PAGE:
Whichever species of hamster you choose the diet is almost the same.
Dry hamster mix.
Different brands will have different extras added for example: peanuts, raisins, dried banana, dried coconut etc but nearly all have seeds, grains (wheat, oats etc), maize, peas and bits of coloured biscuit (coloured to make it look nice to humans).
Extruded hamster mix.
This mix has the same type of ingredients but ground together and extruded into pellet form. This less interesting to eat but it does mean that the hamster will get a balanced diet because it can't pick out its favourites.
Hamsters relish a varied diet
Making meal times more fun
Extra seeds can be added to the mix from time to time - millet, budgie, foreign finch seed etc (especially for dwarfs). Half a millet spray or a small piece of corn on the cob is also a hamster favourite.
To add extra vitamins to the diet supply fresh vegetables and fruit from time to time but always in small amounts. Suitable vegetable include: cabbage, broccoli, cauliflower, curly kale, brussel sprouts, sweetcorn, carrot, swede, celery, cucumber, cooked potato, runner bean strings, cress, a peapod, bean shoots, broad beans but no onions or leeks. If you feed your hamster beetroot be prepared to see the bedding turn red the next time the hamster has a wee! You can also feed the following fruits in moderation: apple, pear, banana and grape.
If you fancy going foraging yourself, these are the wild greens that you can pick for your hamster: dandelions, clover, watercress, and groundsel but not buttercups as these are poisonous to hamsters.
All fruit and vegetables should be washed before giving to the hamster especially wild greens that may have come into contact with urine and stools from other animals.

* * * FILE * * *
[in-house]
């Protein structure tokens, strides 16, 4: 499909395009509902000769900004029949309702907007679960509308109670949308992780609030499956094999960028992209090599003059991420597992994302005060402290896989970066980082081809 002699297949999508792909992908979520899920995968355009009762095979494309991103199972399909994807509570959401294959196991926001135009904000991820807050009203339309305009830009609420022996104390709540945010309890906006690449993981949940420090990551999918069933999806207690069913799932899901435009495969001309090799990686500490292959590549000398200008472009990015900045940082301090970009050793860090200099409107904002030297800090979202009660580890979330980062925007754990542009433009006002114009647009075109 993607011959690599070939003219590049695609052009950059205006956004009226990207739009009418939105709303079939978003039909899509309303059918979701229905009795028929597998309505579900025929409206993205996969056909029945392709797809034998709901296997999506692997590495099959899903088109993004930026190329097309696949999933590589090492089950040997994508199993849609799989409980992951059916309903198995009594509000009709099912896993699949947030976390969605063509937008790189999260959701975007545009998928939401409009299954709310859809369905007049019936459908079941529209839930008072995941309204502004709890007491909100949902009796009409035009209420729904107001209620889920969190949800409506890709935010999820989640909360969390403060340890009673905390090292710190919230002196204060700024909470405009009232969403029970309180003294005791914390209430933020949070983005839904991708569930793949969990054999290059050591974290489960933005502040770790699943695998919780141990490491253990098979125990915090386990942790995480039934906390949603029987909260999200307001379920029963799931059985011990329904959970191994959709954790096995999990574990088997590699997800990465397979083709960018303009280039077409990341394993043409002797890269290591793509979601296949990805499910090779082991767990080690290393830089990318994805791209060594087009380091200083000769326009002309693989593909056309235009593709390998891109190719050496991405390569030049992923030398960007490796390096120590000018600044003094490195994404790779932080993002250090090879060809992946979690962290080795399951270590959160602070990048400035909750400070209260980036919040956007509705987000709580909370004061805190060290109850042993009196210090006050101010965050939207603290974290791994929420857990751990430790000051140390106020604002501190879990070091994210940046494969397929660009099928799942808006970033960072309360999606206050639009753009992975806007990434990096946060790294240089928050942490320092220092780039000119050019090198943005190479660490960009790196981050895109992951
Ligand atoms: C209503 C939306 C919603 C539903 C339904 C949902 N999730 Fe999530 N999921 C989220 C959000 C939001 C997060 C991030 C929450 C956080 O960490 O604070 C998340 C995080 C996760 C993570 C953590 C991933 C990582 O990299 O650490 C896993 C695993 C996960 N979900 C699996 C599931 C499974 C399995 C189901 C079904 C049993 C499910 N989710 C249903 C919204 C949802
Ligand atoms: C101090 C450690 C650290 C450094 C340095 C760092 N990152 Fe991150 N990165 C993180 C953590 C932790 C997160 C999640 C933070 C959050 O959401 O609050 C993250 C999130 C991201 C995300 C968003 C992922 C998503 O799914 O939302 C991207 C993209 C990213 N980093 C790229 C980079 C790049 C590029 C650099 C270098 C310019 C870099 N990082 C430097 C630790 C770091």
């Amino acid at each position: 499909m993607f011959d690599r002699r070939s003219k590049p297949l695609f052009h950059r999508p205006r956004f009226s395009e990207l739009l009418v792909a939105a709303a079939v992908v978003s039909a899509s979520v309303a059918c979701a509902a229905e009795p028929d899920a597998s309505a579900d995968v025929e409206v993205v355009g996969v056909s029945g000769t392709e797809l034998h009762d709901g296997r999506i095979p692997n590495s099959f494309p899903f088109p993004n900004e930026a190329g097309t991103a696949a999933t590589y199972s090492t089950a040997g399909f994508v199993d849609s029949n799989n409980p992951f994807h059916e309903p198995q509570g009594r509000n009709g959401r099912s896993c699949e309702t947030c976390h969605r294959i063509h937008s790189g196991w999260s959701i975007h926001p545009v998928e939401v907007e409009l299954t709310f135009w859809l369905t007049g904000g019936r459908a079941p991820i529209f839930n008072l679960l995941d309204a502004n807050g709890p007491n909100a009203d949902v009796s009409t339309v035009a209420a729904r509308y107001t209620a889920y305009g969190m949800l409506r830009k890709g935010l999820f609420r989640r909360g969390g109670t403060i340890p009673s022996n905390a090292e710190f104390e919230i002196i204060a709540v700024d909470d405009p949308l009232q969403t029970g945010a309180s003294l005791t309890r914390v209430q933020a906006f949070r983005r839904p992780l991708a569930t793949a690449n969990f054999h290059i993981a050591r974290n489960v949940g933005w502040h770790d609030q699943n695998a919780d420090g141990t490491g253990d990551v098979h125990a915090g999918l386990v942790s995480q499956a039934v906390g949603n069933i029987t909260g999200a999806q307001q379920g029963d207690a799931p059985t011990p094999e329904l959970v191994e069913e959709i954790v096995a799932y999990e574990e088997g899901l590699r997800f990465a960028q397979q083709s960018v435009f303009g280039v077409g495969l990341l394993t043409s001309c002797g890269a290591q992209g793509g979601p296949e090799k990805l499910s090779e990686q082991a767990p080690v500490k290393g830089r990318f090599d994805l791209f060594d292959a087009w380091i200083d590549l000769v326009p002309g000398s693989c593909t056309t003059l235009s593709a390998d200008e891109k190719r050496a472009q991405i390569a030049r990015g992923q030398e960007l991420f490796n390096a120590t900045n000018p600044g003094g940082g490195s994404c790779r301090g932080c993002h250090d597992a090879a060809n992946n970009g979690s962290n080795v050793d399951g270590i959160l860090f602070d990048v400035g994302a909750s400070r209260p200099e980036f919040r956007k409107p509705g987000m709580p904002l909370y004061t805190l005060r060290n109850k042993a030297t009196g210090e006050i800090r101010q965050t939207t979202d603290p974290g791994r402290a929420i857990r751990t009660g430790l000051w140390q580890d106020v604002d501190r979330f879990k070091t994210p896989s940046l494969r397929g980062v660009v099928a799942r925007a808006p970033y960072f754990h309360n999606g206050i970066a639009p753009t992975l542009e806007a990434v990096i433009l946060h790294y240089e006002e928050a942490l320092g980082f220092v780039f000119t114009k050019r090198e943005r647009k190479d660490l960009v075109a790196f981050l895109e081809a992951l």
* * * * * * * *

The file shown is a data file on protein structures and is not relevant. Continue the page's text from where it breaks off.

Hamsters have very definite likes and dislikes about fresh fruit and vegetables. Some are tasted then ignored, some eaten as there is nothing else on the menu and some consumed on the spot. You will soon find out what fruit and vegetables are your hamster's favourites.
Once your hamster is accustomed to a varied diet special treats can be given in very small amounts. Would you believe that an animal originating from a hot dry desert could like a scottish breakfast cereal? Well it’s true, hamsters love porridge and it’s more commercial form - readybrek. Made with a bit of milk you will be in your hamsters good books all day. This is an especially good treat for elderly hamsters and the young who are still growing and need the calcium to build strong bones and teeth. The odd small serving of scrambled or boiled egg, boiled rice, mash potato etc will be eaten with relish especially by the elderly or a hamster who is a little under the weather and needs to be tempted to eat.
A small serving would just cover the bottom of a plastic milk bottle top.
If you have just eaten an apple, give your hamster the core for and hour or so but remember to take it out after this time, if you leave it the hamster will probably store it and it will go mouldy.
Unlike humans whose permanent teeth do not continue to grow, hamster’s teeth grow throughout their lives, so they need to gnaw to keep the length of their teeth to an acceptable level and to keep them sharp. Their basic diet of nuts, grains, and seed will do this. Too much ‘soft food’ will mean that the hamster’s teeth are not being worn down and so can become overgrown. If your hamsters teeth are overgrown your vet will be able to trim them back.
Prevention is better than cure as the old saying goes and you can provide your hamster with lots of things to gnaw on to keep it’s teeth in good condition. Hard dog biscuits, non treated wood, wooden clothes pegs clipped onto the wire and a small twig from an apple or pear tree (washed, of course) will give your hamster plenty to chew on.
New foods need to be introduced gradually and in very small quantities to prevent your hamster from getting a tummy upset.